5. Diminishing US influence internationally (#58). Clearly one of the pillars supporting associations based in the US is the perception that information, regulation, standards, knowledge, and resources in many fields flow from US universities, government entities, companies, and professionals. Diminishing influence could crack some of these pillars, but also open up ideas and involvement from many other parts of the world. Being a global association will be more than a desire, it will be a necessity.

Do you agree with me on any of these trends and the impact they may have? Please feel free to comment and add to these thoughts.

5 comments:

Scott Oser said...

I think that the most important trends impacting associations of the future revolve around changing demographics. Populations will be aging, people will be living longer, more and more diversity (age, race, language preference, sexual preference, etc) is going to exist in the US and throughout the world. How are associations going to deal with the fact that their somewhat historically predictable and like audience is now going to be very inconsistent and different? It is hard for associations to cost effectively talk to different types of members now, I can't imagine how hard it is going to be talk to different subsegments within your membership segments when they may have different languages, communication preferences and more. The demographic changes are also going to significantly impact the type of benefits that an organization offers to its members. If they don't they will miss out on many of the groups that are growing within the US and beyond.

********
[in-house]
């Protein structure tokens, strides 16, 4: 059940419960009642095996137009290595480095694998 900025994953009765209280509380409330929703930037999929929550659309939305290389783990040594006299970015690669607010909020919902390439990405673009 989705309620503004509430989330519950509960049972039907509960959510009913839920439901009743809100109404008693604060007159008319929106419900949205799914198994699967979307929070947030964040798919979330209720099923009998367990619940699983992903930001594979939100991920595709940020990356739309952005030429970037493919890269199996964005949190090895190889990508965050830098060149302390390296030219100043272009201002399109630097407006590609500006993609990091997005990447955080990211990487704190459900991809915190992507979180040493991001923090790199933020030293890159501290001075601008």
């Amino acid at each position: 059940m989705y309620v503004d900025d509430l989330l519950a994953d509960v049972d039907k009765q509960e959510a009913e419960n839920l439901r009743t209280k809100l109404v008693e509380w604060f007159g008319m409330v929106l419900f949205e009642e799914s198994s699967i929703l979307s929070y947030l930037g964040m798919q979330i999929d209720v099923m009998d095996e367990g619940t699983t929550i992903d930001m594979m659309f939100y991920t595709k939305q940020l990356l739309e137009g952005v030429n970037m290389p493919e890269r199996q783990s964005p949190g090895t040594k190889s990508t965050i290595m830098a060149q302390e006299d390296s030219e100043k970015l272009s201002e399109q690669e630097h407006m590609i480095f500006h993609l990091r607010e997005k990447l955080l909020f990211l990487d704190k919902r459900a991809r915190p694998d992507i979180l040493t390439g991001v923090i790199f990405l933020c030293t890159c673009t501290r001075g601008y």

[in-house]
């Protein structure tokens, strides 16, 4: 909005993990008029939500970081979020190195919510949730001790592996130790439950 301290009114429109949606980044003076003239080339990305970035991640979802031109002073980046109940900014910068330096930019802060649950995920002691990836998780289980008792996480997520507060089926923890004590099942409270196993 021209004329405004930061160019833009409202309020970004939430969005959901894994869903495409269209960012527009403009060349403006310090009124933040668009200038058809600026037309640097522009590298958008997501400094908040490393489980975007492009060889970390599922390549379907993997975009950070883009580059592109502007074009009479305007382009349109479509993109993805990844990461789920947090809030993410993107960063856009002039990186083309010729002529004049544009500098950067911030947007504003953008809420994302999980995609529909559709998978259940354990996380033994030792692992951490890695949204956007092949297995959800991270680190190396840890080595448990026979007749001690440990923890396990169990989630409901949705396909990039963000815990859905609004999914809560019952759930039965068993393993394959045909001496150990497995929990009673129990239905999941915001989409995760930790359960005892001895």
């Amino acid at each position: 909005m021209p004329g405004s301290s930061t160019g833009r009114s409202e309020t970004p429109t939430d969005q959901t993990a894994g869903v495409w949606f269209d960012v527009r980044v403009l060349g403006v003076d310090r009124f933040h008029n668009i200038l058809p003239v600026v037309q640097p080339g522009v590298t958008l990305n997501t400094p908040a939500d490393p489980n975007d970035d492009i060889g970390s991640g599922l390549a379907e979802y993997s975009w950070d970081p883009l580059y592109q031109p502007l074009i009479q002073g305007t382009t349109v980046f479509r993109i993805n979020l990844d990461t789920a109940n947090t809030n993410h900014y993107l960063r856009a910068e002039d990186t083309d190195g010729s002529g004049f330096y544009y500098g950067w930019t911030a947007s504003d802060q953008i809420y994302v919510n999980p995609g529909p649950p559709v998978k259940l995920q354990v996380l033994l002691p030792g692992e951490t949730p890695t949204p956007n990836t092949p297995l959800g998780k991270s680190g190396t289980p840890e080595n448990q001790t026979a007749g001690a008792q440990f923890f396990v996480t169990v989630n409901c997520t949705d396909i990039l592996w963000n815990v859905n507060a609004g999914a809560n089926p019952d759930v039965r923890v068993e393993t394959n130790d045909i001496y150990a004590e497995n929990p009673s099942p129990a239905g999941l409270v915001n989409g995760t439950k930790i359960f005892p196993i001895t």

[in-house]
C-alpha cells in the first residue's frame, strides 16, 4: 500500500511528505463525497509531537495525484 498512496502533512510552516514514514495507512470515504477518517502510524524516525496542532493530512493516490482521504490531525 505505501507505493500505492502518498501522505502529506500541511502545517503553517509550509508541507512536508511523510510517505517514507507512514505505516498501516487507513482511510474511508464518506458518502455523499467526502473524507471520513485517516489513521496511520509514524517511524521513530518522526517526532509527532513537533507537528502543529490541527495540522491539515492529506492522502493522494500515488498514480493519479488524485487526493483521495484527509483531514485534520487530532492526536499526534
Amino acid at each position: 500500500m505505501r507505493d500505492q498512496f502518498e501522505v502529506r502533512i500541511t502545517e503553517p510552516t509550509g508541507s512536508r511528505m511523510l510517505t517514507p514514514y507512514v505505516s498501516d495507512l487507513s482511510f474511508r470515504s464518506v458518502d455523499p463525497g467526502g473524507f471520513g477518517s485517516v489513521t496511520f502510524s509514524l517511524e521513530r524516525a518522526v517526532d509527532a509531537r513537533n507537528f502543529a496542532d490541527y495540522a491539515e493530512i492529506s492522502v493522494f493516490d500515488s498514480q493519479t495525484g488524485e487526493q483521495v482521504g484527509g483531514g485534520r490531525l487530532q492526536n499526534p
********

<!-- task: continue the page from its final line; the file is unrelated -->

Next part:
I believe that technology is important and that new technologies are going to be important in the future. However, just because you create something doesn't mean someone will use it. All companies, not just associations, have to make sure the technology is appropriate for their audience. Trying to offer me something I don't find valuable is more of a turn off than it is a turn on. Even if it is really cool and has lots of neat bells and whistles.

Lindy Dreyer said...

Related to your #3, I just heard a report on All Things Considered about the failure of the International Association of Jazz Education. I found it worthwhile listening, especially considering that there are so many organizations under financial distress.
http://www.npr.org/templates/story/story.php?storyId=89953765&ft=1&f=2

Tony Rossell said...

Scott -- Good comments. I picked technology over demographics because demographic changes are more predictable. You have time to prepare for an aging population. However, technology changes can be much more dramatic and disruptive. For example, the first commercially available cell phone became available in 1983 and now over 2.5 billion people are subscribers. That strikes me as amazing. Tony

Every Square Inch said...

Tony

I think you're right on. Although, I will say that most businesses while intrigued by Web 2.0 i.e.social networks, blogs, wikis, etc... haven't quite figured out how to leverage them and measure their success

Tony Rossell said...

Good point. I see so many applications in the association and non-profit world, but I do not see to many businesses using it. Tony